How To Spot the Signs of a Stroke
Would You Recognize the Signs and Symptoms of a Stroke?
Knowing the signs and symptoms of stroke with a sense of urgency in your reaction to B.E.F.A.S.T can save lives and prevent disability. The classic signs and symptoms of a stroke are relatively easy to recognize and include sudden weakness on one side of the body, facial droop, or trouble speaking.
Stroke symptoms occur due to the area of restricted blood flow in the brain. Restricted blood flow in the posterior part of the brain can cause less obvious symptoms such as sudden dizziness, issues with balance or trouble walking, and vision changes.
If you spot any of these warning signs of a stroke, call 911 immediately. Arriving at the hospital in an ambulance will ensure the rapid recognition, and treatment of stroke, thus improving outcomes for yourself or a loved one.
Time lost is brain lost! Do not delay calling 911 as a treatment for stroke is time-sensitive.
Be Fast If There Are Signs of Stroke
When you’re looking for the signs of a stroke, there’s a handy acronym that can help you! BE FAST:
- Balance: Loss of balance, headache, or dizziness.
- Eyes: Blurred vision.
- Face: One side of the face is drooped.
- Arms: Arms or leg weakness.
- Speech: Speech difficulty.
- Time: Time to call for an ambulance immediately.
Signs of Stroke in Women and Men
Stroke symptoms can vary between men and women. Men typically experience the BE FAST stroke symptoms outlined above. Women, however, can experience additional symptoms including:
- nausea or vomiting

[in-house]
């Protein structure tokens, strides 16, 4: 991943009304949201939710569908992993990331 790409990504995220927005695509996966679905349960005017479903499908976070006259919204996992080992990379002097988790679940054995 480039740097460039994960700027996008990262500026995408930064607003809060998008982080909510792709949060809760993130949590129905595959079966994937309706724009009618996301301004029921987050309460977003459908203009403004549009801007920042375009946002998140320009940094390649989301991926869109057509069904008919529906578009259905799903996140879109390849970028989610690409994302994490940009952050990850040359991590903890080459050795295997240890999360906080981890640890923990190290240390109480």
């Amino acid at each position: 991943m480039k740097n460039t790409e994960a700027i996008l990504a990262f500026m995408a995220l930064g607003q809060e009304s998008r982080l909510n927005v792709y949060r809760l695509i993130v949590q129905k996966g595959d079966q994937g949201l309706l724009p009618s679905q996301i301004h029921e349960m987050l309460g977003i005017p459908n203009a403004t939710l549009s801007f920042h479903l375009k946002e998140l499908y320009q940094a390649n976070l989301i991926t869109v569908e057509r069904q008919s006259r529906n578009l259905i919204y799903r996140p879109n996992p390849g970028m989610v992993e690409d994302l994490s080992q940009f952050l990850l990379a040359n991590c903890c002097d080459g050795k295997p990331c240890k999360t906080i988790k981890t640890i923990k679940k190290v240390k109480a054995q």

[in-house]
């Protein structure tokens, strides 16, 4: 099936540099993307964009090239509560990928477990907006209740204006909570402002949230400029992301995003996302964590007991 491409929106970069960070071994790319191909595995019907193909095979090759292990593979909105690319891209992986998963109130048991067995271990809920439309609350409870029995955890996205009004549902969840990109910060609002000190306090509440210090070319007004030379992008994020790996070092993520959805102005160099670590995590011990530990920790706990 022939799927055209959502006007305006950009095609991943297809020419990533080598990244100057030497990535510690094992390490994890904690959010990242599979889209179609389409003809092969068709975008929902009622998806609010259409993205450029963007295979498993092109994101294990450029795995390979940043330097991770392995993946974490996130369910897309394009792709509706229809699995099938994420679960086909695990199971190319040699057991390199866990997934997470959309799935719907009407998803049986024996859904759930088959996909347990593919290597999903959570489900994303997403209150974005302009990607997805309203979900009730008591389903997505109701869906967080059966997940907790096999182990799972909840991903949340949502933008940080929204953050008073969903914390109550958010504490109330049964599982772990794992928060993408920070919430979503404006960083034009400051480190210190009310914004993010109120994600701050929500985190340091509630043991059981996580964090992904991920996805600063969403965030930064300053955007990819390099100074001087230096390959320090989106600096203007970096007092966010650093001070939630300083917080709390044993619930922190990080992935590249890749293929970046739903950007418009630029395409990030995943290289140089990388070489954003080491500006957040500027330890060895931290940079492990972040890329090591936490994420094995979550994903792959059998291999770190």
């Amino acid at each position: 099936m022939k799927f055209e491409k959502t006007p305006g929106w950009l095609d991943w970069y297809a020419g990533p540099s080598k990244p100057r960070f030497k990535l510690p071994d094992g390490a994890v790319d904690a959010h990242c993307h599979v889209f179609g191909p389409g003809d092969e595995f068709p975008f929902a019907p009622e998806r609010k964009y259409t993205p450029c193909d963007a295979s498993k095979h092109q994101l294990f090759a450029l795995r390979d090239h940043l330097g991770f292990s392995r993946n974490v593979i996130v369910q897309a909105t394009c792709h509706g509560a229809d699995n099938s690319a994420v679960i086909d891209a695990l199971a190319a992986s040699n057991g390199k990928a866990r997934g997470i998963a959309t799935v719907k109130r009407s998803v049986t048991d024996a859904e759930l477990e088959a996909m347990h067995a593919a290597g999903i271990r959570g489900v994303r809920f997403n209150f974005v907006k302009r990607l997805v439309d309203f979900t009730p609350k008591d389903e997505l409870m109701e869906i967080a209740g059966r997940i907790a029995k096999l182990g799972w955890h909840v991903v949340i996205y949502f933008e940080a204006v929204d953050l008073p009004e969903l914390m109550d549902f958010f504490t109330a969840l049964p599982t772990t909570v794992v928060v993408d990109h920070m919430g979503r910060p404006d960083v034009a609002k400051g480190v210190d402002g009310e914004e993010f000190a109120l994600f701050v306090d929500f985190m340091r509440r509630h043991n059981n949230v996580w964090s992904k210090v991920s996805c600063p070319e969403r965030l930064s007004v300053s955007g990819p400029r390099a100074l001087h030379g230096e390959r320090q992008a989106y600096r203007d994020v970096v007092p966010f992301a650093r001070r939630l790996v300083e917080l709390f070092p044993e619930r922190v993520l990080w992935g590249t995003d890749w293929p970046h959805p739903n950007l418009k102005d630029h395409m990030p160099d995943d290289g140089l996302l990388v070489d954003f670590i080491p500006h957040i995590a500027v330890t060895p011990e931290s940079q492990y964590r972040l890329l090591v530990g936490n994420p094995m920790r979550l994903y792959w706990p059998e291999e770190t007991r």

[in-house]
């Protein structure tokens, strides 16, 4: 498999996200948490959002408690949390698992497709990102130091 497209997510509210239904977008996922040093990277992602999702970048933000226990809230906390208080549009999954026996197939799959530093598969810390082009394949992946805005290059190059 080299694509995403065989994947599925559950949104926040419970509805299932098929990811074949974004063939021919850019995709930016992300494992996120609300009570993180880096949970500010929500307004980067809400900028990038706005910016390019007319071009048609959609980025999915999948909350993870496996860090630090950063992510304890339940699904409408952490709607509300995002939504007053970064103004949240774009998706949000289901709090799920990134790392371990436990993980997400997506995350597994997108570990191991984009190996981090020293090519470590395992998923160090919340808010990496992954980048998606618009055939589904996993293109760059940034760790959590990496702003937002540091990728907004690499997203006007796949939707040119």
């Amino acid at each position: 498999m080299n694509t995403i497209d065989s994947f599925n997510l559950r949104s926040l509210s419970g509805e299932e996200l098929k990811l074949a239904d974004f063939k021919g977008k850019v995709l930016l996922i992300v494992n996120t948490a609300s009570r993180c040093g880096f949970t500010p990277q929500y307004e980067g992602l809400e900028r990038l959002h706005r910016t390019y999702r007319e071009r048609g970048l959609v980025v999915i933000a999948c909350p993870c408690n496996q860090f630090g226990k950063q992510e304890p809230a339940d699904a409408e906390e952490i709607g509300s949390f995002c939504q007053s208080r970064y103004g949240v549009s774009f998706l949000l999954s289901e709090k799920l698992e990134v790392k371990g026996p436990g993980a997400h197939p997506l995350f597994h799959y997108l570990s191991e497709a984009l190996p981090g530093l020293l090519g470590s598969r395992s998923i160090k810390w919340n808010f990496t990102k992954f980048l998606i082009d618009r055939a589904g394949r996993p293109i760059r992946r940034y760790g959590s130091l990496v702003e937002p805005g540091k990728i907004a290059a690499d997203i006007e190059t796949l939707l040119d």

- trouble breathing
- fainting or loss of consciousness
- general weakness
Signs of Stroke Before it Happens
Being aware of the signs of stroke before it happens is a critical way to prevent serious outcomes. There are indeed different types of strokes. A pre-stroke or Transient Ischemic Attack (TIA) often occur 24 hours to 7 days before a larger stroke. If you think you’ve experienced a pre-stroke or TIA, it’s essential you seek emergency medical treatment right away.
Reduce Your Risk of Stroke
While it’s important to be able to identify the signs of a stroke, it is even more vital to incorporate habits that reduce your risk of having one. The good news is that there are many ways to do this. This includes improving your diet, getting more exercise, quitting tobacco, and addressing hypertension and heart disease with medication if needed.
With stroke being the leading cause of serious, long-term disability, learn how to lower your risk by identifying your risk factors. Start by taking the free assessment and discussing the results with your family and your doctor.